Fair City: Jenny Kavanagh returns as Cleo Collins in Carrigstown
Eleven years after her departure from Fair City as iconic character Cleo Collins, Jenny Kavanagh is set to return to our screens bringing with her exciting new storylines. Growing up between Clondalkin and Tallaght, Jenny later moved to the South of France where she has lived for the last six years.
Working in fitness, being a marketing manager for luxury sports cars and having a big social media presence, Jenny speaks with The Echo from her parent’s house in Clondalkin about getting the role of Cleo, her life since leaving the show over the last decade and the return of Cleo.
What inspired you to become an actress?
From a very young age I was very interested in anything creative. My dad used to say that if you open the fridge door Jenny will perform for five minutes for you. In other words, if there was a spotlight of any description on me, I was on and I was always play-acting and showing off.
I guess looking back if you were to analyse it, I was clearly fighting for anyone’s attention at any time.
Humour is a currency in this house, so when we had fun and when you were making people laugh you were giving them so much and likewise, they were giving you.
I think I learned quite early on that if I did a dance or made a joke, and somebody laughed that I had given them something, I think that’s where it came from.
Also, my Mum is a costume designer and was a dancer and my dad is a sound engineer, so I grew up in a house that had actors and musicians [coming] in and out all of the time, so I was used to seeing that.
How did the role of playing Cleo Collins on Fair City come about?
I did quite a lot of stage stuff and a couple of tv adverts and parts in short films when I was very young.
I had done auditions previously for Fair City and it had been for roles like the girlfriend and the girl next door – that kind of character, but for Cleo my agent got contacted without having to do an audition and they said she has auditioned before – we know her, and we want this girl for this job.
I had just gone into sixth year, and I remember I was at a career fair in the RDS with my parents and I was going around not knowing what I wanted to do and in the meantime my parents were having the conversation about the role with my agent.
So, I was in the RDS and after my parents gave the greenlight, I got told I had got the part and I was going in.
What was the experience like for you playing Cleo while still being in school?
I was sixteen when I started on the show, so I was still very much in school.
It was the first big and nationwide gig I had ever done. I went in and it was obvious that I was going to be working and treated, in many ways, like an adult and learning from very skilled professional adults but also, I was supposed to keep up with schoolwork.
I did a lot of home-schooling, and my teachers would send me my stuff.
When I went back into school it was really hard because we have a natural begrudgery as Irish people, so it was really hard for my friends to understand that I had worked my socks off to get to that place and it hadn’t been given to me and that I didn’t think that I was better than anyone else because I was on the telly – I was given a really hard time.
How did you cope with the sudden fame and recognition that comes with being on television?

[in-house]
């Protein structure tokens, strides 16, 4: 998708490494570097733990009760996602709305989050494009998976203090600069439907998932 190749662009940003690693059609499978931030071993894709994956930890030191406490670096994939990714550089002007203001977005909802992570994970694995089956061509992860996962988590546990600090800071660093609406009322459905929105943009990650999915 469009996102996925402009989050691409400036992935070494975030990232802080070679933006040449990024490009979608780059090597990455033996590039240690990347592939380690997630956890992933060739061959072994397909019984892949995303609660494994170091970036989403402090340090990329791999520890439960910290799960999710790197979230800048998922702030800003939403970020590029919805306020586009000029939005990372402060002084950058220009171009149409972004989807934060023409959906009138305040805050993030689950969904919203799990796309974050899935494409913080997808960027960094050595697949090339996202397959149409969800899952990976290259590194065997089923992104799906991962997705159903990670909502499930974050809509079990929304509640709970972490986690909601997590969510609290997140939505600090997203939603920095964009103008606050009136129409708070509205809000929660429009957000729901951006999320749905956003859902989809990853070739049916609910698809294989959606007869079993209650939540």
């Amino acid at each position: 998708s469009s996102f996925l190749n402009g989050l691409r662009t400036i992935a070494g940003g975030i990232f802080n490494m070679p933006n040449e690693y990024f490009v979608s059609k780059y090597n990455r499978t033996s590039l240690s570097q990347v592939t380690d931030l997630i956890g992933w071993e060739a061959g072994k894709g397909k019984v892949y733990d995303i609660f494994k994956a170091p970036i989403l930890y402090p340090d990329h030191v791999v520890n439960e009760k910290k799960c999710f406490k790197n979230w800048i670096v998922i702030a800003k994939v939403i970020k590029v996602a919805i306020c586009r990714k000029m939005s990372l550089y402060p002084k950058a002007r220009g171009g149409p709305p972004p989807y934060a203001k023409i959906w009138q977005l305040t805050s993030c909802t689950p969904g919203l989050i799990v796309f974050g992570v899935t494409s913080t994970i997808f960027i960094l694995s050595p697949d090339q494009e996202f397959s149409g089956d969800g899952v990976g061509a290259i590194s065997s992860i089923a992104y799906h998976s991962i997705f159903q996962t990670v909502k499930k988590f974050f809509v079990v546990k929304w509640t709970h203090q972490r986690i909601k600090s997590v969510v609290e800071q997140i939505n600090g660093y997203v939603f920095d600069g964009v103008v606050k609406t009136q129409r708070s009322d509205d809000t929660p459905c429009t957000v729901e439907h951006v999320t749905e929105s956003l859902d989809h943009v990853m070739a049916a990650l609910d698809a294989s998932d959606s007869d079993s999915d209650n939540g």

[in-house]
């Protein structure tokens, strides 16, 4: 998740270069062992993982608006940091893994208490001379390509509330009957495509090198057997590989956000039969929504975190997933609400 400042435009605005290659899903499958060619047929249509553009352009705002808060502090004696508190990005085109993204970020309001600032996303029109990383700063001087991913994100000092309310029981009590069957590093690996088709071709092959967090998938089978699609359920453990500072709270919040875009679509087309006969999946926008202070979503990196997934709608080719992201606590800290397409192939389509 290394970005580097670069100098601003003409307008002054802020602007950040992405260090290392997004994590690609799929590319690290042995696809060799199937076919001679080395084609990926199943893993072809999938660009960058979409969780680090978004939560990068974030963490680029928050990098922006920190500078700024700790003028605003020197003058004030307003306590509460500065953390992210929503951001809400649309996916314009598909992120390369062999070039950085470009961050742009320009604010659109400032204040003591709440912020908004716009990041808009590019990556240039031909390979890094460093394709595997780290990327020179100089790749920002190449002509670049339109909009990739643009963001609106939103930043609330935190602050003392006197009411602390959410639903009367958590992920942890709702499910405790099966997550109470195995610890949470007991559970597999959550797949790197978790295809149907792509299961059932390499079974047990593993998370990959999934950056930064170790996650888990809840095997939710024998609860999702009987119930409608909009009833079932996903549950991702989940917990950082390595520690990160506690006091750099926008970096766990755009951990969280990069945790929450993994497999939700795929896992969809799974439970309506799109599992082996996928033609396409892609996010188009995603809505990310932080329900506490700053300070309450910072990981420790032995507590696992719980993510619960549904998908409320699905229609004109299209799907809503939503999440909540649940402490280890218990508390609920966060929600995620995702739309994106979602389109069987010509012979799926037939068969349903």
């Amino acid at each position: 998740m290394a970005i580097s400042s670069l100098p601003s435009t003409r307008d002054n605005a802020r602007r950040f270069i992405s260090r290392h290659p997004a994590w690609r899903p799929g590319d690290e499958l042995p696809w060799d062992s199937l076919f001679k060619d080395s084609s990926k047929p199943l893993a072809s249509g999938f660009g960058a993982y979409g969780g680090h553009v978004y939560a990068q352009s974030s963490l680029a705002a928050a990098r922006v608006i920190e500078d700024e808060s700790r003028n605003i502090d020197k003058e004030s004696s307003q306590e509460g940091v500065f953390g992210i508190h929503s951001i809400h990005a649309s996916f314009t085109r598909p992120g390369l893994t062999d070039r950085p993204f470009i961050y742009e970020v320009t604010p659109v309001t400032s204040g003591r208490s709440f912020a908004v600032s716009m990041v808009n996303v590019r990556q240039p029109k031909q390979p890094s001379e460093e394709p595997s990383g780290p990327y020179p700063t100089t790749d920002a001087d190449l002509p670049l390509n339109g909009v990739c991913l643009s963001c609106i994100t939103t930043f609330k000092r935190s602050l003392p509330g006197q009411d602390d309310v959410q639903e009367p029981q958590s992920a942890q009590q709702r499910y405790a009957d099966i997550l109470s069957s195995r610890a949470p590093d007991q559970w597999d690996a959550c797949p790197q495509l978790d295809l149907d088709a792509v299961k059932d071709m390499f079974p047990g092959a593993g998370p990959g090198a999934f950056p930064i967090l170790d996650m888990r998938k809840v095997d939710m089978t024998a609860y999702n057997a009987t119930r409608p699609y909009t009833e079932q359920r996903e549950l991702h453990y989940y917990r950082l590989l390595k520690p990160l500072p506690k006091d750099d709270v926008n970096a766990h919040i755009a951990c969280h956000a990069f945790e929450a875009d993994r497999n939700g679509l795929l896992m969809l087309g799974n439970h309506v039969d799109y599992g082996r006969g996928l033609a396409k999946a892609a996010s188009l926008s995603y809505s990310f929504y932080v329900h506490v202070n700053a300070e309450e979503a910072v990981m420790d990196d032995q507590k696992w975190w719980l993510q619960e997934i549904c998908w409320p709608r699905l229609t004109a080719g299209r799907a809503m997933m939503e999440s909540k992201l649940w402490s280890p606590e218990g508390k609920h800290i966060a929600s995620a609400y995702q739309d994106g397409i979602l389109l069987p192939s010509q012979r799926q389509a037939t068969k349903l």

Nothing can prepare you for being on tv and people suddenly knowing your face. It is a really alien thing because you kind of like it in the sense of when people come up to you and they are saying – I saw you on the telly!
And you think wow I am doing something I really love, and I worked so hard to get here and you are getting to see it, but then when you get people that automatically think that because you are on tv that you are better than them because there is a general assumption.
What have you been up to since leaving Fair City?
I love studying and learning and I love learning so much about different things, it keeps you fresh and always learning something new.
I was sixteen to twenty-two on the show which are incredibly formative years and yet I was spending more time playing a character than figuring out what character I was.
A lot of the last decade has been figuring out what I want to be when I grow up. It always comes back to acting but acting is such a sporadic thing it’s always good to have something in your back pocket.
I qualified in personal training and nutrition, beauty therapy and marketing and digital marketing.
About two years ago I was working as a marketing manager for Lamborghini and Aston Martin in the South of France which was an incredible learning curve for me.
I have had the opportunity to do lots of dream jobs and I live what looks like a dream life but what people don’t realise is you always need to work out what is your dream.
11 years on, Cleo Collins is returning to our screens on Sunday, what can viewers expect to see?
She has come back for a visit and that visit will get extended because she will see things that maybe are worth her hanging around to provide support for, particularly with Dolores and Pete and their marriage which has been on the rocks for a while.
Dolores was always the confidant for Cleo and was always the person that helped her see a different way and they had a beautiful journey together.
The wonderful thing about Cleo is that she is so real. We are now meeting her ten years later, her mother has passed away and she has been on a journey when it comes to personal growth, and it seems that she has done very well for herself.
I know that the Cleo that you are meeting now very much still has the cheekiness, sassiness, and truth bomb element to her with no filter.
It is quite a special story because you are seeing someone figure out these relationships all over again.
You can catch Jenny as character Cleo Collins on Fair City Tuesdays, Wednesdays, Thursdays and Sundays at 8pm on RTÉ or follow her on Instagram @jennykavanaghofficial